Best of the Rest feat. Mummy Rules

This weeks #BestoftheRest features a very special lady. Tilly and I met at a bloggers shindig last summer. I was a total loner and had no one to talk to until Tilly saved me and introduced me to her gorgeous Bloggy friends. My Lunch-for-1 fears vanished! Besides saving lost souls, it turns out that Tilly writes a fantastic blog: Mummy Rules . Go and check it out, there are a whole lot of funnies in there.

I’m so touched that Tilly has let me feature the first post she ever wrote. It’s full of feels, it’s funny and so bloody true- every line! I still refer to my children as Aliens. I don’t think that feeling is exclusive to new Mumas…

mummy-rules

Landing on another planet

Imagine walking through a door and immediately finding yourself on another planet. With an alien species, different customs, a whole new language. This is exactly how I felt about becoming a mother.

1. Naive newbie

The experience didn’t occur after I gave birth; or a few weeks after: whilst feeding bleary eyed in front of Homes Under the Hammer; or even at my first mum and baby group (an alien experience for any first timer). It began whilst waiting for my first antenatal appointment at our local children’s centre.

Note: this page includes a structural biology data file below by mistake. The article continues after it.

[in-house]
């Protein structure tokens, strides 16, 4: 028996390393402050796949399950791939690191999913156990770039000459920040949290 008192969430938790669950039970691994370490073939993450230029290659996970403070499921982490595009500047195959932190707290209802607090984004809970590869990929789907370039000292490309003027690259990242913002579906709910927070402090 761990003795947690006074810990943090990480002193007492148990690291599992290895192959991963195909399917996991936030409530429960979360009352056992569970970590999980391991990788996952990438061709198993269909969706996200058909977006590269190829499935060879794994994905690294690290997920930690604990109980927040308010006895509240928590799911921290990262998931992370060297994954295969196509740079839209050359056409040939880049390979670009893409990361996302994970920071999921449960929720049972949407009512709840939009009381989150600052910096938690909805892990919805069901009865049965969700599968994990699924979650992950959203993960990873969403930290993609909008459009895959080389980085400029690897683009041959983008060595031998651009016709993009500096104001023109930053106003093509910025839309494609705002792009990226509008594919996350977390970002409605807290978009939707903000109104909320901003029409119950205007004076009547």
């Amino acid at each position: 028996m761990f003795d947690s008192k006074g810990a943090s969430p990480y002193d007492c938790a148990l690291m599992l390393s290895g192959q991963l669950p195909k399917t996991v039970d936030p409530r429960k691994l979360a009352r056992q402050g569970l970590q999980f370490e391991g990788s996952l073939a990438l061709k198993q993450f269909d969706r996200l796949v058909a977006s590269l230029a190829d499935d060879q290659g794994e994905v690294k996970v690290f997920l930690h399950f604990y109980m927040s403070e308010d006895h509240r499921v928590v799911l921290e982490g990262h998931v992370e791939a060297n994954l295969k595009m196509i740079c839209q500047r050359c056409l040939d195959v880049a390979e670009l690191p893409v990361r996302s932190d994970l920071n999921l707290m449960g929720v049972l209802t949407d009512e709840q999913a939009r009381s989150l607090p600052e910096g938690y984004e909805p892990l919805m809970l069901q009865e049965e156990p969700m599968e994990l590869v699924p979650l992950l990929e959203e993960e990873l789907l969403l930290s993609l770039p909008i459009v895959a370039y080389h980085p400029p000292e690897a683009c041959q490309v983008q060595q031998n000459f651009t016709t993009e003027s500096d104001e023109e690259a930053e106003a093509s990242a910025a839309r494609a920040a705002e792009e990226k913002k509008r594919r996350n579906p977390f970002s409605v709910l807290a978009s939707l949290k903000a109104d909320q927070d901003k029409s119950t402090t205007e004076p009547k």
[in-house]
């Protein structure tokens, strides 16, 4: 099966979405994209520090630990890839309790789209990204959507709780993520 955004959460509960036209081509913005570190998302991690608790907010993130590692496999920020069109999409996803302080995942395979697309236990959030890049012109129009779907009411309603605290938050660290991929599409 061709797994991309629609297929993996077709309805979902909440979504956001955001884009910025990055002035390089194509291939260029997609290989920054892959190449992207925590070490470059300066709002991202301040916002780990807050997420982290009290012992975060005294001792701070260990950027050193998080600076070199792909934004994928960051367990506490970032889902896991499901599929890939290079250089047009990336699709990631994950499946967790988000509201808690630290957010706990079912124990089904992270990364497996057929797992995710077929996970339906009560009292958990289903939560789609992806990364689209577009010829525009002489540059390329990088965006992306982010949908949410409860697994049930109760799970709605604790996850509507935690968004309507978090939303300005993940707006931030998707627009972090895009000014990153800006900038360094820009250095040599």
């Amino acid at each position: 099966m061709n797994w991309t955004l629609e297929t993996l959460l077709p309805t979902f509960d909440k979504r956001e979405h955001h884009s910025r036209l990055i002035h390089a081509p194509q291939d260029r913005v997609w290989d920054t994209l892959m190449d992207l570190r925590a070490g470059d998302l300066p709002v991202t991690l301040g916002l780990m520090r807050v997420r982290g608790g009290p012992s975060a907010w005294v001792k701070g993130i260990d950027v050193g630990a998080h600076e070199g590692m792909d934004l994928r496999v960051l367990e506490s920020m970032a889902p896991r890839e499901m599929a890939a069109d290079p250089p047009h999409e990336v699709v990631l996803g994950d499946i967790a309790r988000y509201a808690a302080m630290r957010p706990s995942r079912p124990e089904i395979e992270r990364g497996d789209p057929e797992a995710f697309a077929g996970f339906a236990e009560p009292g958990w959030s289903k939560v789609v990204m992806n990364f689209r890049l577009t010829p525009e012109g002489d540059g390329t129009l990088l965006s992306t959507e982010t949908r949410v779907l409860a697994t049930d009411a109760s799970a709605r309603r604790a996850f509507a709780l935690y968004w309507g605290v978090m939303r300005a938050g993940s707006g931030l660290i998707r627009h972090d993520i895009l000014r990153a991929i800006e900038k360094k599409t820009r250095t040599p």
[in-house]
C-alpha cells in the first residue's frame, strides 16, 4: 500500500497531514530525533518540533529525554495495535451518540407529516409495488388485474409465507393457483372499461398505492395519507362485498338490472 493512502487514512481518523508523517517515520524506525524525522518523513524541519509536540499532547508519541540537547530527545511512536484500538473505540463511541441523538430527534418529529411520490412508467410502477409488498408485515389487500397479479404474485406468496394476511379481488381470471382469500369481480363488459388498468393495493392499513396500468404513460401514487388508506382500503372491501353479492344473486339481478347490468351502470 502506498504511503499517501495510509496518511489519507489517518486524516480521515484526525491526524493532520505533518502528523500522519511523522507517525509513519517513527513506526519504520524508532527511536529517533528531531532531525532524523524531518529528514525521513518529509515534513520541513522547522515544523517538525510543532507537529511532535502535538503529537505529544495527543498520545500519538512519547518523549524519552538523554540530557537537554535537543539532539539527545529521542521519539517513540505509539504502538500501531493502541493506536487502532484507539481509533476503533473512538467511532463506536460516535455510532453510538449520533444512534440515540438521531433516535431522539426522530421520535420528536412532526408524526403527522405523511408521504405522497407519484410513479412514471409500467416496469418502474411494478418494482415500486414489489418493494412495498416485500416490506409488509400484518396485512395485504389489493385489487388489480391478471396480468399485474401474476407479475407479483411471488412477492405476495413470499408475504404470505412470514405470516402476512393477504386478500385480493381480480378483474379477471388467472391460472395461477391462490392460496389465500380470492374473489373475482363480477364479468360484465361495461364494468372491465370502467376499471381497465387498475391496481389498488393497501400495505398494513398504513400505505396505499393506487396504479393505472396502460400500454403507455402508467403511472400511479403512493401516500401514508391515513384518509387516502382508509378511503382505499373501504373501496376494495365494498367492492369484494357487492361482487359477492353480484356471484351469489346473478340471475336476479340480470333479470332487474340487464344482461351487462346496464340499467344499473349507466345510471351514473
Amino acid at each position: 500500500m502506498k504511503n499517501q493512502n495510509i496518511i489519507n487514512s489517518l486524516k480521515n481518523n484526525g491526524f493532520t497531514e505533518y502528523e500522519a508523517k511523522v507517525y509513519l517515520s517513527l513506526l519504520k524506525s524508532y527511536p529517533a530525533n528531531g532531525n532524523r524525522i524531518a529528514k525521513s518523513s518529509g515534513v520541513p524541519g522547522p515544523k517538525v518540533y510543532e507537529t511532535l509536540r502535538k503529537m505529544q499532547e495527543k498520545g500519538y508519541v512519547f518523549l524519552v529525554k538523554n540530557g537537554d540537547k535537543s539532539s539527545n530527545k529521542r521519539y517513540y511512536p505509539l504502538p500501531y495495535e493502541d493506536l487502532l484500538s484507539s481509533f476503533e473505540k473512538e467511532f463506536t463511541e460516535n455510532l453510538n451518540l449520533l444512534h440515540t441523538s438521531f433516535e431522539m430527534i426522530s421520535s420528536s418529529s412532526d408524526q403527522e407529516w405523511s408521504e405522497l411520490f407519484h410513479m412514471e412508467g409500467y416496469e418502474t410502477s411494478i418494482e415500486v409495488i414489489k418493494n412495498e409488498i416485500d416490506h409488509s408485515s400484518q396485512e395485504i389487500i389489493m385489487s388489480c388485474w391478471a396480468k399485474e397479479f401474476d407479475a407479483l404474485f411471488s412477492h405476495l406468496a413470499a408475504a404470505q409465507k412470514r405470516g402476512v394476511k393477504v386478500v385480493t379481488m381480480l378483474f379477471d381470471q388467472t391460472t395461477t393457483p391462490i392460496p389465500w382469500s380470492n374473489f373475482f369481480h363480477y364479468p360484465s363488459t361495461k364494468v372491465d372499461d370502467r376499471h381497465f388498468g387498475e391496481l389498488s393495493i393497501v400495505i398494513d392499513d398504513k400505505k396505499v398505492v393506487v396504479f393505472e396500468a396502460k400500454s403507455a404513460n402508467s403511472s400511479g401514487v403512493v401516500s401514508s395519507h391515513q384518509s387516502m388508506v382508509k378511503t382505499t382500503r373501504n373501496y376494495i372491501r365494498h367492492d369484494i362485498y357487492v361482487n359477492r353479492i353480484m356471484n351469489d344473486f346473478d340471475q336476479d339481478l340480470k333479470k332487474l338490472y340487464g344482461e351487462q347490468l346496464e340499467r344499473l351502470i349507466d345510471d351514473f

As I sat there in my tidy office clothes and heeled shoes, with my coat pulled neatly around me, I was suddenly overcome with a huge surge of emotion. This is happening. You are going to have a child. Sat on a waiting room chair, I studied the photos on the walls: documenting toddlers painting and babies lying on their tummies, next to laughing mums. I couldn’t identify with them yet. A kind worker at the centre passed by and introduced herself; she sat next to me and asked how I was and I was shocked by the wobble in my voice: “err a bit emotional actually, probably the hormones, hahaha!” The fact is, the reality had hit me that I was entering this new world without any experience or anyone else doing it with me. I was starting a new job in a strange culture: parenting.

2. Smug & silly